The mobile operating system scene is now dominated by Apple and Google, according to research firm IDC, with the two now accounting for a combined 82 percent of the market. The other 18 percent is a surprising mixture of has-beens, potential rivals, and unknowns.
“The popularity of Android and iOS stems from a combination of factors that the competition has struggled to keep up with,” said Ramon Llamas, senior research analyst with IDC’s Mobile Phone Technology and Trends program, in a press release. “Neither Android nor iOS were the first to market with some of these features, but the way they made the smartphone experience intuitive and seamless has quickly earned a massive following.”
Symbian, which was at one time an industry leader, slipped to a market share of just 6.8 percent, down from 26 percent last year, due in large part to Nokia’s adoption of Windows Phone. However, researchers note that some die-hard Symbian users still support the product, and that Nokia has thus-far continued to provide support.
And Blackberry, to nobody’s surprise, continued to slip, losing nearly 30 percent of its market share in 2011 to a current 6.4 percent. IDC connected those failures – as well Google and Apple’s respective successes – to developer traction.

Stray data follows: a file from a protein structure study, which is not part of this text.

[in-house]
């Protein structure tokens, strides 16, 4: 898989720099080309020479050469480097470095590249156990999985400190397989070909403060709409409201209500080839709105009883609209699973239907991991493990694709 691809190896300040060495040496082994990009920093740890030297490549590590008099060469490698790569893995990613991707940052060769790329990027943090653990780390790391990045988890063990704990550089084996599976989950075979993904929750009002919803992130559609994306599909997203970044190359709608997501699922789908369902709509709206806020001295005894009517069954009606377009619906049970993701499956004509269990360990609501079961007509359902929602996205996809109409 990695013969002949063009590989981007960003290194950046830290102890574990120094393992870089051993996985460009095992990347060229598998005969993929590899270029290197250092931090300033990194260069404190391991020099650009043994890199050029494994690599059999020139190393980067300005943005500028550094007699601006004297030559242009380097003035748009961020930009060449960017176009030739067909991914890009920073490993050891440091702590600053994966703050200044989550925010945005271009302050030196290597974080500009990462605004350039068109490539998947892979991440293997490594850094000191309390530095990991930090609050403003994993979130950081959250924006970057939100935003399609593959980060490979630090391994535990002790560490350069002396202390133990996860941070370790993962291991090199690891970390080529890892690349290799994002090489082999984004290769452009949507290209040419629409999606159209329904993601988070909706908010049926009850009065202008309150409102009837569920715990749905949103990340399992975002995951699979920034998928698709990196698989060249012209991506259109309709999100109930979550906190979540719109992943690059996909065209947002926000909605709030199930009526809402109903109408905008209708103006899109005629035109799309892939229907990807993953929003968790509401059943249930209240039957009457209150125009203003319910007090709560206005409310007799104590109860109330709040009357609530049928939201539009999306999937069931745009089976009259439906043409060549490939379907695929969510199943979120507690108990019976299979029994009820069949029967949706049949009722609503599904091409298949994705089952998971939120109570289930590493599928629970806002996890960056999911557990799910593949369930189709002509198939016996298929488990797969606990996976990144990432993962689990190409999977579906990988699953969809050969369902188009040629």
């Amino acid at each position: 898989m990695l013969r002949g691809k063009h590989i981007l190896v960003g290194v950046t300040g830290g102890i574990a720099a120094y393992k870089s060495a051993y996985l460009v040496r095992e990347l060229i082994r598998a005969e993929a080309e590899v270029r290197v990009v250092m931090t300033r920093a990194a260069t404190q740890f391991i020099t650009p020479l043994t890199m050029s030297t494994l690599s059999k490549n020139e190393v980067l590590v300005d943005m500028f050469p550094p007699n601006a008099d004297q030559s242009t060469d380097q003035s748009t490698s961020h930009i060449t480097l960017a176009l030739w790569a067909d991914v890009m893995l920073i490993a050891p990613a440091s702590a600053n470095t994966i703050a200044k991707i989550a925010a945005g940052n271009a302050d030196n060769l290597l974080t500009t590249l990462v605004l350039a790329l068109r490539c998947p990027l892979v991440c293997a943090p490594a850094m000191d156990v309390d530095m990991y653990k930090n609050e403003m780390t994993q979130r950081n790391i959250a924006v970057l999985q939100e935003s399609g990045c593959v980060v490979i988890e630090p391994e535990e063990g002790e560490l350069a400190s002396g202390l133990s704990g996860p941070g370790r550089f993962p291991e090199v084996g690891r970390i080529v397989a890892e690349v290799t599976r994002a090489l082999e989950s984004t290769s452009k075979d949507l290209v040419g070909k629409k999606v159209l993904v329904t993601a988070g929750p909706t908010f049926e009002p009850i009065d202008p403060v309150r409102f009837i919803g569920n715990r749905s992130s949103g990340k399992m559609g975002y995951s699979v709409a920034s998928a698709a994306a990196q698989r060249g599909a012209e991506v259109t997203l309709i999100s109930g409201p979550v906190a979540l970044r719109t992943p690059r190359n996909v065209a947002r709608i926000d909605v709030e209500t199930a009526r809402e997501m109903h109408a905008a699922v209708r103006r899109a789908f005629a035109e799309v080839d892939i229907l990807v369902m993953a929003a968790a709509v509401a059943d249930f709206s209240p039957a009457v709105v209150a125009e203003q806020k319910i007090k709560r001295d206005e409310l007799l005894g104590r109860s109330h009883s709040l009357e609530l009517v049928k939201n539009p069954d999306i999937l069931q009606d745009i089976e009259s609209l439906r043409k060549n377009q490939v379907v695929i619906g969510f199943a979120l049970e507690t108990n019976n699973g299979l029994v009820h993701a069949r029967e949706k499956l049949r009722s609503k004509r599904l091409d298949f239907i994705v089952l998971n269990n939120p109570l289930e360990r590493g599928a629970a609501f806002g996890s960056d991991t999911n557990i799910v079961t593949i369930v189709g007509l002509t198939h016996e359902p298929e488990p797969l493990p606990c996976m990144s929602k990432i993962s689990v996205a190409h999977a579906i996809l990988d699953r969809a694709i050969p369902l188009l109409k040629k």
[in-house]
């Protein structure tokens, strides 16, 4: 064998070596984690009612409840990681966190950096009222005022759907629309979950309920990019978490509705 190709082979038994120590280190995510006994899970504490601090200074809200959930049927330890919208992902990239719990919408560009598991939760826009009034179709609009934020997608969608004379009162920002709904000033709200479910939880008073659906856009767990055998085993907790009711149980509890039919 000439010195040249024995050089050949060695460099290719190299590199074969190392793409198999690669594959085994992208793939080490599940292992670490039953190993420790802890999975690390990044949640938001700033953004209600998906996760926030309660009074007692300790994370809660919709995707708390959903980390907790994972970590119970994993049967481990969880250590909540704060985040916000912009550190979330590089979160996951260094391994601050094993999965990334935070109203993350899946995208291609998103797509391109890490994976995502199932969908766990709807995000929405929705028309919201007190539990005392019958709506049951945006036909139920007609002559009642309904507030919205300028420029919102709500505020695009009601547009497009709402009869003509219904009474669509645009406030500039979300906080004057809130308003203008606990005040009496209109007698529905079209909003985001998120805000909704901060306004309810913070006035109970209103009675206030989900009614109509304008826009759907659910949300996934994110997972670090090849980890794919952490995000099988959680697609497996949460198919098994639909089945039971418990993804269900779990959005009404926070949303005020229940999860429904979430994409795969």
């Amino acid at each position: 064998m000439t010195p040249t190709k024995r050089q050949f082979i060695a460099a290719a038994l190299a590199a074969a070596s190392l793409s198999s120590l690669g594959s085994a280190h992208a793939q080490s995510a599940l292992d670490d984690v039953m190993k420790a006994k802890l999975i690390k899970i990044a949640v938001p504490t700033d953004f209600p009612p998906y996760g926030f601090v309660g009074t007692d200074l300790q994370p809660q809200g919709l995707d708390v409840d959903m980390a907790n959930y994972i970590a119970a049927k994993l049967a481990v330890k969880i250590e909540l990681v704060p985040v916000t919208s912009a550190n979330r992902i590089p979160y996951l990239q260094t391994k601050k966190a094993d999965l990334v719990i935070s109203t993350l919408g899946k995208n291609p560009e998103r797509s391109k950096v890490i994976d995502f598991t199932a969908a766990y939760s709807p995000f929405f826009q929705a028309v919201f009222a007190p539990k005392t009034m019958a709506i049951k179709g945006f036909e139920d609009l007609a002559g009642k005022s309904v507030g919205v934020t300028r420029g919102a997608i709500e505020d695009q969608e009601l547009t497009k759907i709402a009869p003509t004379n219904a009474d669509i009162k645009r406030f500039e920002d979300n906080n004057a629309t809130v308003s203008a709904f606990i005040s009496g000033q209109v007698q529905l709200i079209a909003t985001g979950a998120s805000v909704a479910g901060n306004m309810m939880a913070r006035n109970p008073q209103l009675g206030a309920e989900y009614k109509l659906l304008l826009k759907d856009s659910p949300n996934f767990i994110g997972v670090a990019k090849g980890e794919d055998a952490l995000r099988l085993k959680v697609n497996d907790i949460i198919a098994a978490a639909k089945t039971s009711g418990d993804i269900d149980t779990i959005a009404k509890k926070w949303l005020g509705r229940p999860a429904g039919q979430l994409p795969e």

“In order for operating system challengers to gain share, their creators and hardware partners need to secure developer loyalty,” said Kevin Restivo, senior research analyst with IDC’s Worldwide Mobile Phone Tracker program. “This is true because developer intentions or enthusiasm for a particular operating system is typically a leading indicator of hardware sales success.”
But new entrants could be the next big thing. The same researchers predicted, for example, that 2012 will be a “ramp-up” year for Microsoft’s Windows Phone, though it holds only a 2.2 percent market share at present.
Handsets running Linux distributions other than Android and Web OS also command a surprising 2.3 percent market share – a proportion that could rise (depending on methodology) if Ubuntu’s upcoming any-screen operating system that runs simultaneously with Android takes hold.
A separate IDC report released this week found that homebrewed, smartphone-oriented mobile operating systems are on the rise in China, where entrepreneurs hope to establish new mobile revenue streams and “drive stakes into the ground” of the lucrative smartphone market in that nation.
Image: Phil Roeder (Flickr) CC BY 2.0